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Introduction

Conventional sphygmomanometry, using the technique introduced by Riva-Rocci in 1896 and modified by Korotkoff in 1905, has served us well for the past 100 years, but a new era has dawned. The third edition of Blood Pressure Measurement: Recommendations of the British Hypertension Society on which this web site and CD ROM are based differs, therefore, in emphasis from the first edition published in 1987.

Advances must be anticipated that herald new approaches to blood pressure measurement in practice. The development of reliable, automated techniques of measurement has opened new possibilities; one example is the measurement of "ambulatory" blood pressure, allowing recordings over 24 h while subjects go about their daily activities.

The pressure from environmentalists to ban mercury as a toxic substance is likely to be persuasive, as it has been in Scandinavian countries.

Although these developments may herald the demise of conventional blood pressure measurement with the mercury sphygmomanometer, the technique is likely to remain in use for some time yet. The aim of these revised recommendations is to provide simple guidance for the indirect measurement of blood pressure, while anticipating how developments may influence practice.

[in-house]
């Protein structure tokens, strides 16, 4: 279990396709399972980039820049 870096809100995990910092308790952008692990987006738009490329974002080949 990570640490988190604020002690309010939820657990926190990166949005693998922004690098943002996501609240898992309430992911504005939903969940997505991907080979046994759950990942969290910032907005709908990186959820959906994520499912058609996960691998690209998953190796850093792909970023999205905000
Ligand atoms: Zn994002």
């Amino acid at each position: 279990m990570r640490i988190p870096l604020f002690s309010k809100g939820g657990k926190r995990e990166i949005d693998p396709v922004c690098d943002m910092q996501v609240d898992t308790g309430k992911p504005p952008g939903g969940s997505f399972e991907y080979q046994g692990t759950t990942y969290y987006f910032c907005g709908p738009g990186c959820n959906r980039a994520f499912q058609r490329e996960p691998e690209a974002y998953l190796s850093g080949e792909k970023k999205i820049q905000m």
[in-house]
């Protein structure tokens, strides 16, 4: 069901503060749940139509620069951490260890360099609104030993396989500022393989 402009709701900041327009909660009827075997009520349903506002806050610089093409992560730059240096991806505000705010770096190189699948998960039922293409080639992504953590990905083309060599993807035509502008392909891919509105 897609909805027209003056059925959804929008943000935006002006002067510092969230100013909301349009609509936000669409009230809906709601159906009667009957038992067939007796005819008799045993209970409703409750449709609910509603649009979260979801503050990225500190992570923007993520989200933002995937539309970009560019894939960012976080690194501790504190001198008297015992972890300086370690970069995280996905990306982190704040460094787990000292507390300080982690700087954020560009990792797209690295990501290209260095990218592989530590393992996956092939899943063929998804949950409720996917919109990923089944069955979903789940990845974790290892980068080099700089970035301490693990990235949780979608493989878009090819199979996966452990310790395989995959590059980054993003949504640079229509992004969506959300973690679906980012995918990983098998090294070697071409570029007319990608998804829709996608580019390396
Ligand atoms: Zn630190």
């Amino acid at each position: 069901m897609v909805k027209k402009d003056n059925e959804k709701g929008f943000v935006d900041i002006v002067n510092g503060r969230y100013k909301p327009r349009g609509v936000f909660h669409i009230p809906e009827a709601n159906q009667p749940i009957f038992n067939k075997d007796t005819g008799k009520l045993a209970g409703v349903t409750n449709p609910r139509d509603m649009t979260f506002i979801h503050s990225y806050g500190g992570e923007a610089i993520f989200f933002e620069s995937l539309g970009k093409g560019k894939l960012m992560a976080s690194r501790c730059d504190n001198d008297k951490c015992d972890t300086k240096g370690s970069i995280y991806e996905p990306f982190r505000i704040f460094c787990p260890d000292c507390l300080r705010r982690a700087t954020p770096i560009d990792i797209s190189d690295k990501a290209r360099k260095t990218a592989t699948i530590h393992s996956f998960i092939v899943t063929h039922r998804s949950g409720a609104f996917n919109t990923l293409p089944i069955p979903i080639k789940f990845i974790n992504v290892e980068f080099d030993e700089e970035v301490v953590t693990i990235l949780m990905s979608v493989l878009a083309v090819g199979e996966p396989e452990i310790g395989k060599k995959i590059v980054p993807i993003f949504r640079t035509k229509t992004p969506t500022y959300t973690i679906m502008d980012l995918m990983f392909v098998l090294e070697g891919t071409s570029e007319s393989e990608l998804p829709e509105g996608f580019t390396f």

Observer

Photo of examiner and patient 

Only an observer who is aware of the factors that lead to false readings should measure blood pressure. Inaccurate readings obtained through failure to use the proper technique lead to the wrong diagnosis, which may result in unnecessary or inappropriate treatment and follow up. Observer accuracy is often taken for granted but when the technique of doctors and nurses is assessed critically they may show a surprising degree of inaccuracy.

Incorrect technique leads to:

  • False readings
  • Unnecessary treatment
  • Inappropriate treatment and follow up

 

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BHS 1999